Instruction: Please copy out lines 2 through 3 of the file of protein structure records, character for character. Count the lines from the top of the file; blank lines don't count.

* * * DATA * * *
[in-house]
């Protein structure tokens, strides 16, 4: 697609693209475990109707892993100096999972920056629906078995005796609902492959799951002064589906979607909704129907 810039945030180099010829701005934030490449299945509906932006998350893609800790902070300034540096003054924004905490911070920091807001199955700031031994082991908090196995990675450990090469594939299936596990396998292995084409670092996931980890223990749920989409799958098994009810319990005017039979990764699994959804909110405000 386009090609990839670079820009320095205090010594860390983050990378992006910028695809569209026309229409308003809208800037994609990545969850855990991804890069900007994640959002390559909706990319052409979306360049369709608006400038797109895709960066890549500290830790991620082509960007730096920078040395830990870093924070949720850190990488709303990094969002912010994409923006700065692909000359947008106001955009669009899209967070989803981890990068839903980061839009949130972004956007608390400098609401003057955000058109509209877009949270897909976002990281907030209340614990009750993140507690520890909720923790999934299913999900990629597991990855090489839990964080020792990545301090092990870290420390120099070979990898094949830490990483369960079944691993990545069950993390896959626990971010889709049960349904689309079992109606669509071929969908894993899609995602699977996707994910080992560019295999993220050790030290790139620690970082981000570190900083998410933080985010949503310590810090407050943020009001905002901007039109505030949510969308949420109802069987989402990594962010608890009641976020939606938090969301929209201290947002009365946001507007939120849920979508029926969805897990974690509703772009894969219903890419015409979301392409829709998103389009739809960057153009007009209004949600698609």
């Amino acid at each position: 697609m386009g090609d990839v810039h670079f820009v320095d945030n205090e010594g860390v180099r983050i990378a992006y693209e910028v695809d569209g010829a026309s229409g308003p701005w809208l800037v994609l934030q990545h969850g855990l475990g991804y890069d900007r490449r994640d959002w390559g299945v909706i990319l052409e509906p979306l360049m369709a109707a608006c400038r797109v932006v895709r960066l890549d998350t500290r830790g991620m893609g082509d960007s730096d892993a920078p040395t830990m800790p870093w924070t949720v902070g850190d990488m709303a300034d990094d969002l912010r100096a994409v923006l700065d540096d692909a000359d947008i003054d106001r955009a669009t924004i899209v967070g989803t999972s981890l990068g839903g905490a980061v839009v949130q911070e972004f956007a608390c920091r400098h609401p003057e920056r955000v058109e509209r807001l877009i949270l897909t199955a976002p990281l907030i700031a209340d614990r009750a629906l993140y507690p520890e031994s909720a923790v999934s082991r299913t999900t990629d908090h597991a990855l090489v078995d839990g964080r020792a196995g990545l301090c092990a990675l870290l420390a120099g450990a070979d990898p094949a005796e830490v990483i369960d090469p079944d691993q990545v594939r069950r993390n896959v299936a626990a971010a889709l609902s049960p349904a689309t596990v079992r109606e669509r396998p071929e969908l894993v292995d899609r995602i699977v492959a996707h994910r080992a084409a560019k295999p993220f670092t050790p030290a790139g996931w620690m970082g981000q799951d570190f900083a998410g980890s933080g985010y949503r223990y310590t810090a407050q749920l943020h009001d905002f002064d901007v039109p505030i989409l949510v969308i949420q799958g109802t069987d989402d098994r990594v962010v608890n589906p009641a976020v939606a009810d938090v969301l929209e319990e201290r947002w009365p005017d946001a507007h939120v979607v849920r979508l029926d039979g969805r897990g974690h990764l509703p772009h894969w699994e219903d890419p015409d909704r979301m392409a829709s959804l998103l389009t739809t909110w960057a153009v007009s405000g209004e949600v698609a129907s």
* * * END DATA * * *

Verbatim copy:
């Protein structure tokens, strides 16, 4: 697609693209475990109707892993100096999972920056629906078995005796609902492959799951002064589906979607909704129907 810039945030180099010829701005934030490449299945509906932006998350893609800790902070300034540096003054924004905490911070920091807001199955700031031994082991908090196995990675450990090469594939299936596990396998292995084409670092996931980890223990749920989409799958098994009810319990005017039979990764699994959804909110405000 386009090609990839670079820009320095205090010594860390983050990378992006910028695809569209026309229409308003809208800037994609990545969850855990991804890069900007994640959002390559909706990319052409979306360049369709608006400038797109895709960066890549500290830790991620082509960007730096920078040395830990870093924070949720850190990488709303990094969002912010994409923006700065692909000359947008106001955009669009899209967070989803981890990068839903980061839009949130972004956007608390400098609401003057955000058109509209877009949270897909976002990281907030209340614990009750993140507690520890909720923790999934299913999900990629597991990855090489839990964080020792990545301090092990870290420390120099070979990898094949830490990483369960079944691993990545069950993390896959626990971010889709049960349904689309079992109606669509071929969908894993899609995602699977996707994910080992560019295999993220050790030290790139620690970082981000570190900083998410933080985010949503310590810090407050943020009001905002901007039109505030949510969308949420109802069987989402990594962010608890009641976020939606938090969301929209201290947002009365946001507007939120849920979508029926969805897990974690509703772009894969219903890419015409979301392409829709998103389009739809960057153009007009209004949600698609």
């Amino acid at each position: 697609m386009g090609d990839v810039h670079f820009v320095d945030n205090e010594g860390v180099r983050i990378a992006y693209e910028v695809d569209g010829a026309s229409g308003p701005w809208l800037v994609l934030q990545h969850g855990l475990g991804y890069d900007r490449r994640d959002w390559g299945v909706i990319l052409e509906p979306l360049m369709a109707a608006c400038r797109v932006v895709r960066l890549d998350t500290r830790g991620m893609g082509d960007s730096d892993a920078p040395t830990m800790p870093w924070t949720v902070g850190d990488m709303a300034d990094d969002l912010r100096a994409v923006l700065d540096d692909a000359d947008i003054d106001r955009a669009t924004i899209v967070g989803t999972s981890l990068g839903g905490a980061v839009v949130q911070e972004f956007a608390c920091r400098h609401p003057e920056r955000v058109e509209r807001l877009i949270l897909t199955a976002p990281l907030i700031a209340d614990r009750a629906l993140y507690p520890e031994s909720a923790v999934s082991r299913t999900t990629d908090h597991a990855l090489v078995d839990g964080r020792a196995g990545l301090c092990a990675l870290l420390a120099g450990a070979d990898p094949a005796e830490v990483i369960d090469p079944d691993q990545v594939r069950r993390n896959v299936a626990a971010a889709l609902s049960p349904a689309t596990v079992r109606e669509r396998p071929e969908l894993v292995d899609r995602i699977v492959a996707h994910r080992a084409a560019k295999p993220f670092t050790p030290a790139g996931w620690m970082g981000q799951d570190f900083a998410g980890s933080g985010y949503r223990y310590t810090a407050q749920l943020h009001d905002f002064d901007v039109p505030i989409l949510v969308i949420q799958g109802t069987d989402d098994r990594v962010v608890n589906p009641a976020v939606a009810d938090v969301l929209e319990e201290r947002w009365p005017d946001a507007h939120v979607v849920r979508l029926d039979g969805r897990g974690h990764l509703p772009h894969w699994e219903d890419p015409d909704r979301m392409a829709s959804l998103l389009t739809t909110w960057a153009v007009s405000g209004e949600v698609a129907s």